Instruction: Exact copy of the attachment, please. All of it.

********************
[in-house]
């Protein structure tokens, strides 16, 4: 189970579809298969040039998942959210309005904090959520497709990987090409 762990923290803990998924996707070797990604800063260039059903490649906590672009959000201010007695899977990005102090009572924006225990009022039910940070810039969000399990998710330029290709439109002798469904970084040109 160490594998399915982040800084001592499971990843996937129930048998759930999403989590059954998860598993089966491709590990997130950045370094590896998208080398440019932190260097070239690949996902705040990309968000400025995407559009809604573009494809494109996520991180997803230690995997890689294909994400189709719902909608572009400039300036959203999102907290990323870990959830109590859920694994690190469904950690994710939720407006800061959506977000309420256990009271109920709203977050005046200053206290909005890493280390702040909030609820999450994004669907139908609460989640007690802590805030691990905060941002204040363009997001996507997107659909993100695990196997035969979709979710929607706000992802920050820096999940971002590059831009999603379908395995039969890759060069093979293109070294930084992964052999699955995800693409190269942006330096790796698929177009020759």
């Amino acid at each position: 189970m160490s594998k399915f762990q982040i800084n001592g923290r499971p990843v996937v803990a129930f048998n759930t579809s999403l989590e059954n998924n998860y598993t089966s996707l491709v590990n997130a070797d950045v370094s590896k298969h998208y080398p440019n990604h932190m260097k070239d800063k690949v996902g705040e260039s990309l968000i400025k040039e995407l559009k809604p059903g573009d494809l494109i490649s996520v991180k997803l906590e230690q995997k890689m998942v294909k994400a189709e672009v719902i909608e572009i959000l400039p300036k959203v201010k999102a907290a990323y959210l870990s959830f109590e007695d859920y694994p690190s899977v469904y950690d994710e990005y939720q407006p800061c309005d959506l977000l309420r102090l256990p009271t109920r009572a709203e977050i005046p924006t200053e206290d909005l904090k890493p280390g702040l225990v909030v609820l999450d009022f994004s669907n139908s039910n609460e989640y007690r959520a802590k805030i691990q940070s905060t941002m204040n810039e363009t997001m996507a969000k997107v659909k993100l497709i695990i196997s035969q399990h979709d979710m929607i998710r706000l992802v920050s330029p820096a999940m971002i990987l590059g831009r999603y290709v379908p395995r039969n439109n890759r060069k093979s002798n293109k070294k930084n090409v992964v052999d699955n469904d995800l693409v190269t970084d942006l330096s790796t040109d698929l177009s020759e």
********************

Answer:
[in-house]
């Protein structure tokens, strides 16, 4: 189970579809298969040039998942959210309005904090959520497709990987090409 762990923290803990998924996707070797990604800063260039059903490649906590672009959000201010007695899977990005102090009572924006225990009022039910940070810039969000399990998710330029290709439109002798469904970084040109 160490594998399915982040800084001592499971990843996937129930048998759930999403989590059954998860598993089966491709590990997130950045370094590896998208080398440019932190260097070239690949996902705040990309968000400025995407559009809604573009494809494109996520991180997803230690995997890689294909994400189709719902909608572009400039300036959203999102907290990323870990959830109590859920694994690190469904950690994710939720407006800061959506977000309420256990009271109920709203977050005046200053206290909005890493280390702040909030609820999450994004669907139908609460989640007690802590805030691990905060941002204040363009997001996507997107659909993100695990196997035969979709979710929607706000992802920050820096999940971002590059831009999603379908395995039969890759060069093979293109070294930084992964052999699955995800693409190269942006330096790796698929177009020759």
């Amino acid at each position: 189970m160490s594998k399915f762990q982040i800084n001592g923290r499971p990843v996937v803990a129930f048998n759930t579809s999403l989590e059954n998924n998860y598993t089966s996707l491709v590990n997130a070797d950045v370094s590896k298969h998208y080398p440019n990604h932190m260097k070239d800063k690949v996902g705040e260039s990309l968000i400025k040039e995407l559009k809604p059903g573009d494809l494109i490649s996520v991180k997803l906590e230690q995997k890689m998942v294909k994400a189709e672009v719902i909608e572009i959000l400039p300036k959203v201010k999102a907290a990323y959210l870990s959830f109590e007695d859920y694994p690190s899977v469904y950690d994710e990005y939720q407006p800061c309005d959506l977000l309420r102090l256990p009271t109920r009572a709203e977050i005046p924006t200053e206290d909005l904090k890493p280390g702040l225990v909030v609820l999450d009022f994004s669907n139908s039910n609460e989640y007690r959520a802590k805030i691990q940070s905060t941002m204040n810039e363009t997001m996507a969000k997107v659909k993100l497709i695990i196997s035969q399990h979709d979710m929607i998710r706000l992802v920050s330029p820096a999940m971002i990987l590059g831009r999603y290709v379908p395995r039969n439109n890759r060069k093979s002798n293109k070294k930084n090409v992964v052999d699955n469904d995800l693409v190269t970084d942006l330096s790796t040109d698929l177009s020759e």